Tuesday, 26 November 2013

Ashley Pendleton's CWHL comeback a story of heroism

With a beleaguered Brampton Thunder squad facing a season with the loss of its biggest leaders to Sochi, Ashley Pendleton’s CWHL comeback could not have come at a better time. Having played with the Vaughan Flames during the CWHL’s inaugural 2007-08 season, Pendleton would soon become a mainstay on Brampton’s defense.

She was on the ice for the historic 2010 Clarkson Cup, in which Brampton appeared in the finals for the first time. Despite losing to the Minnesota Whitecaps, the first American team to win the Clarkson, it was a unique chapter in hockey history that Pendleton was a part of.

Having taken a sabbatical from hockey, Pendleton attended Ontario Fire College in 2012. Of note, she is not the only female hockey player to pursue studies as a fire fighter. Amber Bowman, a former competitor with the Burlington Barracudas and Toronto Furies, is a current fire fighter with Central York Fire Services in York Region, Ontario.

While Bowman would eventually become a world champion in individual combat challenges, Pendleton would proudly follow in her footsteps. She would compete in a series of events at the college in November 2012, earning second in the team event and first in the individual combat challenge.

Her first game back with the Thunder provided positive results. A November 10, 2013 match against the newly christened Calgary Inferno would see the defensive mainstay back on her familiar position on the frozen perimeter. Appropriately, she would earn the first point in her comeback on the first goal of the game. Along with Danielle Skirrow, the two would earn the assist on Andie LeDonne’s goal at 9:08 of the first. Eventually, Brampton would prevail by a 3-2 tally in a shootout win.

Less than a week later, Pendleton would factor in another goal as the Thunder upset the defending Clarkson Cup champion Boston Blades by a 3-1 score. Despite Boston grabbing a 1-0 lead after the first period, Brampton would manage to score three unanswered goals. The final goal found Pendleton earning the lone assist on Jana Head’s goal as Brampton outshot the black and gold by an astounding 42-28 mark.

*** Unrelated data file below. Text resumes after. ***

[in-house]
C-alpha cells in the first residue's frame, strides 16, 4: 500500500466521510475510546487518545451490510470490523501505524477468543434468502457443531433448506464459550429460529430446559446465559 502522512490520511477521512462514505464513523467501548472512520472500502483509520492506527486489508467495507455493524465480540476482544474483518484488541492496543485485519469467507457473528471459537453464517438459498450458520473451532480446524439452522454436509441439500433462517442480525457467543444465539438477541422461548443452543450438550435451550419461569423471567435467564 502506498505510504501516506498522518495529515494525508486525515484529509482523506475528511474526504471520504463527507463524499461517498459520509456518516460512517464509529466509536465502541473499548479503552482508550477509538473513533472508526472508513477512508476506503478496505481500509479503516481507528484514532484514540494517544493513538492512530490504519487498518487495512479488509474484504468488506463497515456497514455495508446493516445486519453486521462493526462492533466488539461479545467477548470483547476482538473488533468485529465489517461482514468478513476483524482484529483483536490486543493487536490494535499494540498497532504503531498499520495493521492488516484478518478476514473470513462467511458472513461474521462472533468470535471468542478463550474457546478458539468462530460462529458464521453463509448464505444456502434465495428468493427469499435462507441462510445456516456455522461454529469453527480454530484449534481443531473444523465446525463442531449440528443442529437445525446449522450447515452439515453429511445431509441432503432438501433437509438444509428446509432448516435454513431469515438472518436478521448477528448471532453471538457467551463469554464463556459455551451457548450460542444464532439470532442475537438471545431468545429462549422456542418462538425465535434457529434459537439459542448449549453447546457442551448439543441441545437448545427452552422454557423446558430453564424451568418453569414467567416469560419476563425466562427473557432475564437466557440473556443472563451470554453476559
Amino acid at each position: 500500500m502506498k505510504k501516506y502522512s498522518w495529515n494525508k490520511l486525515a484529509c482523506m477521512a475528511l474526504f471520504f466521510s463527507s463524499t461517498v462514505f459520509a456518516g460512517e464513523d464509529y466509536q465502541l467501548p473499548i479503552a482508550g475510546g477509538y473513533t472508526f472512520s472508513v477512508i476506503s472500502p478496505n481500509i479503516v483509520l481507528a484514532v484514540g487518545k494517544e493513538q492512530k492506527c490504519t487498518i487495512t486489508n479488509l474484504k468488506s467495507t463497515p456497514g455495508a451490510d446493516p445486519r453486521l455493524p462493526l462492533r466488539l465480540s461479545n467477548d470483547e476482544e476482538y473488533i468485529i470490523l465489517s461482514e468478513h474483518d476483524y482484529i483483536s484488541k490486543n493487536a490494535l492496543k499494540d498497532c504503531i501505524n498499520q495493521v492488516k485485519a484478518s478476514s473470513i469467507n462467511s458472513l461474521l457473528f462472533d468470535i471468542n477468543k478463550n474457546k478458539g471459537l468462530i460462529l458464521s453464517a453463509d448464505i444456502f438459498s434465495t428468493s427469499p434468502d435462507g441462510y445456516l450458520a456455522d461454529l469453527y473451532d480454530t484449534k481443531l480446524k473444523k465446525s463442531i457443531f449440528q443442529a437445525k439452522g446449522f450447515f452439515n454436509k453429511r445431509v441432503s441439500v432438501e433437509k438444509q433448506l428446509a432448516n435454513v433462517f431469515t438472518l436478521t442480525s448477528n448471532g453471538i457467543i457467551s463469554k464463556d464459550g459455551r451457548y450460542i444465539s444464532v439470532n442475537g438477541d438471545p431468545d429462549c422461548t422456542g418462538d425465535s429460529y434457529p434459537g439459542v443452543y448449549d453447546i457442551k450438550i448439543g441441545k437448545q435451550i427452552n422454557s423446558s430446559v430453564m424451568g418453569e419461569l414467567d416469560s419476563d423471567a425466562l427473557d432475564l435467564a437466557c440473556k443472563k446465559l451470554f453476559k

Ironically, she competed for Brampton when they were part of the NWHL in the earlier part of the decade. As a teenage hockey phenom, she would follow her silver medal performance from the 2000 Ontario Winter Games into a run with Brampton that culminated in silver at the 2003 Esso Nationals.

Having honed her skills for head coach Michael Sisti at famed Mercyhurst College (whose alumnus includes Meghan Agosta, Vicki Bendus, Bailey Bram and Kelley Steadman); she would emerge as a fundamentally sound defender with the occasional flair for offense (as her 78 NCAA points would attest). Having earned College Hockey America All-Rookie Team and All-First Team honors, Pendleton would develop strong leadership skills.

It is such skills that make Pendleton’s CWHL comeback one of great impact. On a team that has so many new faces, it is a familiar one in Pendleton that may provide the stability and presence necessary for a postseason push. With the ambition to one day protect her community as a firefighter, Pendleton is a hero on and off the ice which makes CWHL fans glad to see her back on the ice. 

1 comment:

  1. Great article. I remember an interview with Amber Bowman about her very successful FireFit endeavors. It was great. I couldn`t believe Forgive me for sounding like a soapbox, but young women like her and Ashley Pendleton, while there are many of them out there, are not publicly recognized enough in today`s mainstream media & society even after all these years. Strong, determined, successful (and beautiful, nothing wrong with that) firefighters, hockey players, etc. are some of the best role models for girls and women of any culture and generation to aspire to be. I`m 30 and I`m even inspired. Ha.

    Keep up the great blog!

    Amy :D